By Latoya Powell (RSJ ’21)
A few years after dropping out of high school to join Vancouver-based punk band, UnFun, Declan Keogh and his bandmates got into a serious car accident during their 2013 tour. In Indiana, a young driver hit them head on, severely damaging both vehicles.
“There was a huge eight-foot flame [coming out of the van] and everyone was freaking out,” Keogh recalled in a recent interview.
Five people were in the van at the time of the accident. Keogh and two bandmates were hospitalized.
The driver of the other car died at the scene.
“It caused us to reassess what we were doing with our lives,” Keogh said. “That’s when I realized that I wanted to go to school.”
Keogh said he was, initially, uncertain about whether he would succeed at Ryerson University, but he was determined to make the most of the opportunity.
He didn’t need to worry.
He not only graduated from the four-year School of Journalism program on June 13, 2019, he was awarded a top honour – the Gold Medal at the convocation ceremony. The Gold Medal is awarded to one graduating student per faculty for distinguished academic achievement and involvement in the community.
“I didn’t expect that much of myself, because I dropped out of high school,” Keogh said, adding that it was “nice to be recognized” for his hard work.
“I’m older than most of the students, so when I came, I was ready to learn,” said Keogh,
who was admitted as a mature student at age 25.
“I really wanted to be the best that I could—and prove to myself that I could, because I wasn’t sure.”
Since starting the journalism program in 2015, Keogh has won multiple awards. In the past year, he has won the 2018 Newstalk 1010 Award for outstanding journalistic abilities, the 2018 Toronto Star award for the best investigative piece and he placed second in the Emerge Media Awards, as part of the work produced by RSJ’s 2018 Hong Kong 360 course.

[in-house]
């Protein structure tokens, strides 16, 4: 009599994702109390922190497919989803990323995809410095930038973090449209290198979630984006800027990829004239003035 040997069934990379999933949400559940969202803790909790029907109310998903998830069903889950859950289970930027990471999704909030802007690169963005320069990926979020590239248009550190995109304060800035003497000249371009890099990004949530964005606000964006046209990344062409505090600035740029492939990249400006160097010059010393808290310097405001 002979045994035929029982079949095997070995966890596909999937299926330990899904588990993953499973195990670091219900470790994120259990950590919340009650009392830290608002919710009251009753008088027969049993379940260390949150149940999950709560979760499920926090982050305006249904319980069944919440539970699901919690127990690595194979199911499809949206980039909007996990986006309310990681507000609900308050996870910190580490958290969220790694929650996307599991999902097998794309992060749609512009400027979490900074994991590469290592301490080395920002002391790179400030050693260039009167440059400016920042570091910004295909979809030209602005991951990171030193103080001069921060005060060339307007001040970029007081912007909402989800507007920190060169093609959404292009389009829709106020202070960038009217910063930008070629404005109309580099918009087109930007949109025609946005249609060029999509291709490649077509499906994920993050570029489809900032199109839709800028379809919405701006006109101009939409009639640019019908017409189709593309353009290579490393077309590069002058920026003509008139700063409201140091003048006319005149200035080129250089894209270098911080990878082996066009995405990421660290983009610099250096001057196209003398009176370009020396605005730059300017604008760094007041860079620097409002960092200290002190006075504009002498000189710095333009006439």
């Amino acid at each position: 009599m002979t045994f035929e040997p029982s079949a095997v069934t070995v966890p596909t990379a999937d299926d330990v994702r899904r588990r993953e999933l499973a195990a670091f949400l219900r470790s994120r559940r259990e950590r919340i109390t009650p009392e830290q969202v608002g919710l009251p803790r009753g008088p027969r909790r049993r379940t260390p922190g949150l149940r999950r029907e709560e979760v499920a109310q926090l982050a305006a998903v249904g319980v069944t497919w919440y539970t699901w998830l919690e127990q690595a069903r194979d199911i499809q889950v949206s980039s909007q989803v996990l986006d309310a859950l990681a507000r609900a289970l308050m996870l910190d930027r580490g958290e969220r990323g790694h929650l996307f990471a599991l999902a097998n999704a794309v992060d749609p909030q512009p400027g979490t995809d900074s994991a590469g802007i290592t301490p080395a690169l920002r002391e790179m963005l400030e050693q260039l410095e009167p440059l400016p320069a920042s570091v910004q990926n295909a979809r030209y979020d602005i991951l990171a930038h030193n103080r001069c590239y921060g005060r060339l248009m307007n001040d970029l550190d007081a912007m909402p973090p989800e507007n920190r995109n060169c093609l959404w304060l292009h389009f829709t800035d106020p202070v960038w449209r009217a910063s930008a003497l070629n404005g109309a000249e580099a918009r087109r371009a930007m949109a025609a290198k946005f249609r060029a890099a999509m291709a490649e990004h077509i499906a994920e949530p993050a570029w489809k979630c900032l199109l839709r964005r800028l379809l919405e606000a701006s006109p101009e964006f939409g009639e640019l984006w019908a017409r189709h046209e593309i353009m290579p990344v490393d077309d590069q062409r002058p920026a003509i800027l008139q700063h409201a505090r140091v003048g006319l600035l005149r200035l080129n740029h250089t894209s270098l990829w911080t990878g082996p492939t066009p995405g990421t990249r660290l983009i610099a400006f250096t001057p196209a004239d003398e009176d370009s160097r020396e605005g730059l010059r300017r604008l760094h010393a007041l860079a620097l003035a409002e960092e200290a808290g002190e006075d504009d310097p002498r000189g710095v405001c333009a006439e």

“(Keogh) is an accomplished investigative journalist who uses his lived experiences to pursue stories about marginalized and at-risk communities to shed light in areas that others would otherwise ignore,” said Janice Neil, Chair of Ryerson’s School of Journalism, during convocation.
In her nomination letter, Neil said Keogh’s reporting highlighted social issues that needed more public awareness, such as his articles for Now Toronto covering the opioid crisis, and the effect his work has already had.
“When he covered HIV, he wanted a story that had an impact: he made the courageous decision to write about his own experience with someone’s non-disclosure of their status and he, essentially, came out as bisexual,” Neil said in her nomination letter. “He still gets emails from readers saying they had no idea about how HIV non-disclosure is treated in Canada.”
Last winter, Keogh turned down more prestigious opportunities to pursue an investigative journalism project about First Nations communities in southern Ontario.
“To me, that reflects a selfless dedication to doing journalism that makes a difference,” instructor Kevin MacLean said in his nomination letter.
eogh is now working as a reporter and researcher for the Institute for Investigative Journalism, a joint effort between Canadian journalism schools and media organizations to give students hands-on training. It conducts large-scale, journalistic investigations in areas of Canada where investigative resources are scarce.